Cost-Effective Utilities—Having well-run, reliable, and low-cost City-owned utilities has proven to be a significant economic advantage to the city and its businesses over the years. As a full-service city, Roseville owns and operates its own electric, water, wastewater, and solid waste utilities through Roseville Electric Utility and Environmental Utilities (EU). Key utility decisions are under the City’s control, which makes the planning, development and operation of utility services more efficient and reliable. This benefits customers with rates among the lowest in the region, the highest levels of reliability and quality with a relentless focus on planned expansion, and proactive renewal or replacement of utility assets.
The ability to provide reliable and cost-effective utilities to the residents and businesses of Roseville continues to be a central concern for the City as new state and federal mandates are proposed that would increase the cost of operating the utilities.
Cybersecurity—Future attacks on the City’s technology infrastructure along with state and federal laws regarding cybersecurity will continue to affect the City and the community. Implementing new cybersecurity requirements will add significant costs to the operation of the City’s information technology systems.
Changes to Tax-Exempt Status of Municipal Tax Bonds— Any proposals that would cap or eliminate the tax exemption on municipal bonds would significantly reduce the City’s ability to finance major projects that provide a public benefit. This would negatively and severely impact the City’s budget, increase rates for utility customers, and hinder the City’s ability to finance and construct public projects that benefit the community.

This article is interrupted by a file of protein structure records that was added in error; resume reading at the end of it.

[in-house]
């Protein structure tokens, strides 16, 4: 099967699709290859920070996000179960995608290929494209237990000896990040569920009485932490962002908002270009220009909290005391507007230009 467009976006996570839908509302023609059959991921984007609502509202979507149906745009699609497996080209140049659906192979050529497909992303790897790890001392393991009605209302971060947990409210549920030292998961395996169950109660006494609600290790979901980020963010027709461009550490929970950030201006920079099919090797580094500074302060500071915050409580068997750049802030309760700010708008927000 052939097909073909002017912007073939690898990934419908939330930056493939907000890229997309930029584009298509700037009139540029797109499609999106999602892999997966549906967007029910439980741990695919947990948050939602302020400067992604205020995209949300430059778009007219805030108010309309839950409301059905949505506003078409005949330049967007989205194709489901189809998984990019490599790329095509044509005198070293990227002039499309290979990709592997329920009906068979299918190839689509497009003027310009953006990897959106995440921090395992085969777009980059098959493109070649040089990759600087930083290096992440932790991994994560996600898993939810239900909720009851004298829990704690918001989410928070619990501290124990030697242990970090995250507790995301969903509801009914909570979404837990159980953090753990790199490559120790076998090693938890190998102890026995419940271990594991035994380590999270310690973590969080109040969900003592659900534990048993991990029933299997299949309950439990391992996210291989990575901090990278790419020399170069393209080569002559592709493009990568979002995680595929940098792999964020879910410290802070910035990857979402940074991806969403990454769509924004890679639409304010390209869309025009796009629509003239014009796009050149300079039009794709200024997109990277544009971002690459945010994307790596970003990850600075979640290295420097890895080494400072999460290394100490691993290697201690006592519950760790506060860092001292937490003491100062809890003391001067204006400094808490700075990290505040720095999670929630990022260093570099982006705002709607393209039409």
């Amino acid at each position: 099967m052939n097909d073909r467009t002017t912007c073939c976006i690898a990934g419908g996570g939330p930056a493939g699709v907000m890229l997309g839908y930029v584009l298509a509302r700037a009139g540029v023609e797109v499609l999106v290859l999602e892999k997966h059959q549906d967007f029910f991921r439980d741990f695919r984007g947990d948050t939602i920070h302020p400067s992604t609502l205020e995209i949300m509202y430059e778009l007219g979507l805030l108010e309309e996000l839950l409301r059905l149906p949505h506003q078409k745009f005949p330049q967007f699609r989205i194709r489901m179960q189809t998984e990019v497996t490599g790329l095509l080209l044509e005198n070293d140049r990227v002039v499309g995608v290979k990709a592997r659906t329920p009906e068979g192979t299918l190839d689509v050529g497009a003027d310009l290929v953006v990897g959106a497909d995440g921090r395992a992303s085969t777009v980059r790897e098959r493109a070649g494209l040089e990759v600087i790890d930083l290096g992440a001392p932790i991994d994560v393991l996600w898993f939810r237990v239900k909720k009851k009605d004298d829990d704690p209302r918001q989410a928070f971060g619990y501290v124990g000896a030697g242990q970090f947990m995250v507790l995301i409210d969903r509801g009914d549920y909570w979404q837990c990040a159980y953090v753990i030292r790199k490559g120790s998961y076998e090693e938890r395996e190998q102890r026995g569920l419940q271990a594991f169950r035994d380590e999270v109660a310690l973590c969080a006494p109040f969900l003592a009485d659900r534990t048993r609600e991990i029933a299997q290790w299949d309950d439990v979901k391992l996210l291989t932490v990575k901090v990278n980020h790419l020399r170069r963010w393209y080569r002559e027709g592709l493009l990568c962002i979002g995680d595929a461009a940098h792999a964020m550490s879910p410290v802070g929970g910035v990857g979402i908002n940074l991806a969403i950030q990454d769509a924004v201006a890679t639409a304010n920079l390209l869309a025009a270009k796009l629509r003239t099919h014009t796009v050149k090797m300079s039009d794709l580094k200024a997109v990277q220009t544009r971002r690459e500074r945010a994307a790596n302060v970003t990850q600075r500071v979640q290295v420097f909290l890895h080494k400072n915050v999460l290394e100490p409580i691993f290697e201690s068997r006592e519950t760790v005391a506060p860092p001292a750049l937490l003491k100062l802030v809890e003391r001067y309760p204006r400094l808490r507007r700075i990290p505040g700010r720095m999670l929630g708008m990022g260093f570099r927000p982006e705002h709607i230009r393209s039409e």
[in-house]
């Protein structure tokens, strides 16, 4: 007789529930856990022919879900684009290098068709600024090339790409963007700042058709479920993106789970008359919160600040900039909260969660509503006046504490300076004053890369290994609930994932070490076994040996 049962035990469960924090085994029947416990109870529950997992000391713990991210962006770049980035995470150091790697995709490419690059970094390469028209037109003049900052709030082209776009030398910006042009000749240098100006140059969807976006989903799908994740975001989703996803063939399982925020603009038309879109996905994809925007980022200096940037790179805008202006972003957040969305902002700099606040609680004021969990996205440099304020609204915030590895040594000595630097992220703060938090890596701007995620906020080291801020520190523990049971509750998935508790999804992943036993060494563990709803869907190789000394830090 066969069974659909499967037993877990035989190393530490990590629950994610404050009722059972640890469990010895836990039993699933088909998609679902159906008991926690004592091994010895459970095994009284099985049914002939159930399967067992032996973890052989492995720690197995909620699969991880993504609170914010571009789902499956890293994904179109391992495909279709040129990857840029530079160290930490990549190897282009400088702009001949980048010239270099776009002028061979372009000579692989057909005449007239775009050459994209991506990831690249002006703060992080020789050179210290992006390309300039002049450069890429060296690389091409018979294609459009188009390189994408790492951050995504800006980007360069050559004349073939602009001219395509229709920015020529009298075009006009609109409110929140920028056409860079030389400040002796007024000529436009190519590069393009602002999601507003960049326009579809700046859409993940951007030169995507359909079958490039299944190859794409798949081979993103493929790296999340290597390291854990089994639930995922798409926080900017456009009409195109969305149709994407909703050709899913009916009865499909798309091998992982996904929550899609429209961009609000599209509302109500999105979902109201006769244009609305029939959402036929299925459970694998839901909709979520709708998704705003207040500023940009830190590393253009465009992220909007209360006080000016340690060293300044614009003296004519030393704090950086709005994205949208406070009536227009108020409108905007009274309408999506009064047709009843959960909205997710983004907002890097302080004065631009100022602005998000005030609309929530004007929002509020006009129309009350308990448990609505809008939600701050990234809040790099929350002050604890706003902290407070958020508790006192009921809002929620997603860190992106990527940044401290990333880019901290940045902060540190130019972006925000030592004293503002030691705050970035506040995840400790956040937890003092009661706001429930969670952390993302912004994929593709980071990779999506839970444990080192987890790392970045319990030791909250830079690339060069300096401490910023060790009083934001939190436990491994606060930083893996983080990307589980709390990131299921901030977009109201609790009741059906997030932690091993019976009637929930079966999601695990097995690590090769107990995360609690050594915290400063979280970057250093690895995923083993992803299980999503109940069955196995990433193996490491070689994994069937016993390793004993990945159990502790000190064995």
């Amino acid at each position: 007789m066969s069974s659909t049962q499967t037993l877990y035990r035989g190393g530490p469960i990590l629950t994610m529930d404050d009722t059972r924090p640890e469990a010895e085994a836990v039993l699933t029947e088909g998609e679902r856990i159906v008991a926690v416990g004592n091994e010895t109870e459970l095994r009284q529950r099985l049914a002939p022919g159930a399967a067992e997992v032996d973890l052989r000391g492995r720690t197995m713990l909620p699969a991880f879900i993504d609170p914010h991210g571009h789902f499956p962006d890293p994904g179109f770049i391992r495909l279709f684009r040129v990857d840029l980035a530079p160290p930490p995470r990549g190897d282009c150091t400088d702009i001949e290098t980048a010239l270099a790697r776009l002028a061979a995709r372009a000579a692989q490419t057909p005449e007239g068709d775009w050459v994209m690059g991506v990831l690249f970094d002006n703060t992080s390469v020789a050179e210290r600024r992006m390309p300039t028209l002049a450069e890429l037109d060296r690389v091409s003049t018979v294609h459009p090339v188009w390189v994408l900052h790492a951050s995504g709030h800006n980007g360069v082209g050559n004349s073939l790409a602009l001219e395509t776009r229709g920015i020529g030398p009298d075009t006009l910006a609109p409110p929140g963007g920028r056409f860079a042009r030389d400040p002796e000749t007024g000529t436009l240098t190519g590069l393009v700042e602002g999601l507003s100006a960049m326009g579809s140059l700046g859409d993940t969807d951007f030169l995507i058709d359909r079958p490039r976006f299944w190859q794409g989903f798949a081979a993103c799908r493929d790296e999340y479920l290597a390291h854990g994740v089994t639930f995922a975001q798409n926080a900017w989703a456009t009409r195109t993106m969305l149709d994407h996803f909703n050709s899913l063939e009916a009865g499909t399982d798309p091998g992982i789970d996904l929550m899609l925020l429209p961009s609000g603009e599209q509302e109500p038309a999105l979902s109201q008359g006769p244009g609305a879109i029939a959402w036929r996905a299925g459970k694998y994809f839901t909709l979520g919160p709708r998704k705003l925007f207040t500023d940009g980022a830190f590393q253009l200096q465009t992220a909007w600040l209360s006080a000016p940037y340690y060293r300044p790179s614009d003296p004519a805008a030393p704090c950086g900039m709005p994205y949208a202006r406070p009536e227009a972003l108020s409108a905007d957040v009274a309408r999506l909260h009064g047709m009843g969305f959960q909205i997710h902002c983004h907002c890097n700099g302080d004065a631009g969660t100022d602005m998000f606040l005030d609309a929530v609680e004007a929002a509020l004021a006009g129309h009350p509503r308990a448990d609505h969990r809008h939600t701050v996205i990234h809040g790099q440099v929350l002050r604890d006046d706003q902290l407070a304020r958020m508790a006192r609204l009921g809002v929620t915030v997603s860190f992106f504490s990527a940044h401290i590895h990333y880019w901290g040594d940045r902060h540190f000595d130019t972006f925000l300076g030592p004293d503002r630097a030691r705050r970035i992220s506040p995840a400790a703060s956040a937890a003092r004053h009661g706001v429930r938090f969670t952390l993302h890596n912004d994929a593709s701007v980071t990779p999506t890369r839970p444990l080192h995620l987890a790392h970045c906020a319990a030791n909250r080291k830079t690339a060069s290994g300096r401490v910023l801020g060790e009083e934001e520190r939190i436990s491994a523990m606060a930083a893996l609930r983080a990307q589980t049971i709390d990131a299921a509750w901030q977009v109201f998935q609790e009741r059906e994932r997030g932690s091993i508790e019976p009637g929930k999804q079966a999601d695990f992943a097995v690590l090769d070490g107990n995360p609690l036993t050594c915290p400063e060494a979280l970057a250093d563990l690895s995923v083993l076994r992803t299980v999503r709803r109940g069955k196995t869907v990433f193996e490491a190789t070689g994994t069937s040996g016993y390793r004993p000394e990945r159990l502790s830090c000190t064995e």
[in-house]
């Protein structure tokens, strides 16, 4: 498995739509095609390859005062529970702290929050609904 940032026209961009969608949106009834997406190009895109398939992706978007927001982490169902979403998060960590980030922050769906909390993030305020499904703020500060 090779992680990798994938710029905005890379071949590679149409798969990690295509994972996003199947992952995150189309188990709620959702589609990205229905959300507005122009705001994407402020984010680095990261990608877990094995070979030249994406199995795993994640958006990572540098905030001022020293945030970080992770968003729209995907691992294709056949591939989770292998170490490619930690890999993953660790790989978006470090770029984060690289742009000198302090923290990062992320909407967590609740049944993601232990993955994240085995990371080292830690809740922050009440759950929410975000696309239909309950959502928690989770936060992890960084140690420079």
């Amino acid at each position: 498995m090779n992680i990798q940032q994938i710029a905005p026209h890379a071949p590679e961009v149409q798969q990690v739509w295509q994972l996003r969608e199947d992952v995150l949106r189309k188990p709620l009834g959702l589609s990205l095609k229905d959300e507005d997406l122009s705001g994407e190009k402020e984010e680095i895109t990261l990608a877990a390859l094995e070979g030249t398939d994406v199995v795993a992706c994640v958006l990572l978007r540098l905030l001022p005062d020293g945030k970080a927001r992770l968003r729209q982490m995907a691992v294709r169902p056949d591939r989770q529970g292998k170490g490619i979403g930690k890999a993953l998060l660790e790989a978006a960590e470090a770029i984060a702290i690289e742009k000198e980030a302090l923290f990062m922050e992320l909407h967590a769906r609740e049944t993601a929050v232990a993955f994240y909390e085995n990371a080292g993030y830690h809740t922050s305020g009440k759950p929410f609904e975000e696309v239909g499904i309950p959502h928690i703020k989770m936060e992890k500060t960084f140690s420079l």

Changes in Electric-Industry Regulation—The City is monitoring legislation on many fronts in the electric industry, including cap-and-trade program changes, renewable energy portfolio standards, net metering, and financing for residential and commercial clean-energy upgrades through property assessments.
Modifications to Government-Operated Mortgage Programs—The City will remain active in understanding the changes being considered at the federal level to modify government-operated mortgage programs, tax-deductions and to write new banking regulations regarding mortgage-related lending programs. These all have the potential to impact the fragile housing recovery throughout the region and the state.
Challenges with State and Federal Permitting Processes—The City has concerns with various permitting processes at both the state and federal level that impact the ability of development projects to gain approval within a reasonable amount of time.
Preserving Sales Tax Revenue—As the public’s buying habits change, the City’s sales tax growth has slowed. This reduction has affected the City’s ability to fund core services. The City is interested in discussions regarding local tax systems, revenue losses due to decreases in sales tax revenue as a result of online purchasing, and the fundamental shift from purchasing taxable commodities, such as music CDs and video DVDs, to purchasing non-taxable services, such as music and video streaming services.
Homelessness—The City will remain active in addressing the needs of the City’s homeless population with a primary focus of reducing the population of chronically homeless by providing solutions that address the fundamental causes of homelessness and by supporting solutions that provide permanent housing.
Municipal-Based District Elections — The City has concerns regarding the possibility of legislation that would require all cities to change to a district-based election system and would remove the ability to determine the election system that works best for a specific city from the local community and their elected officials.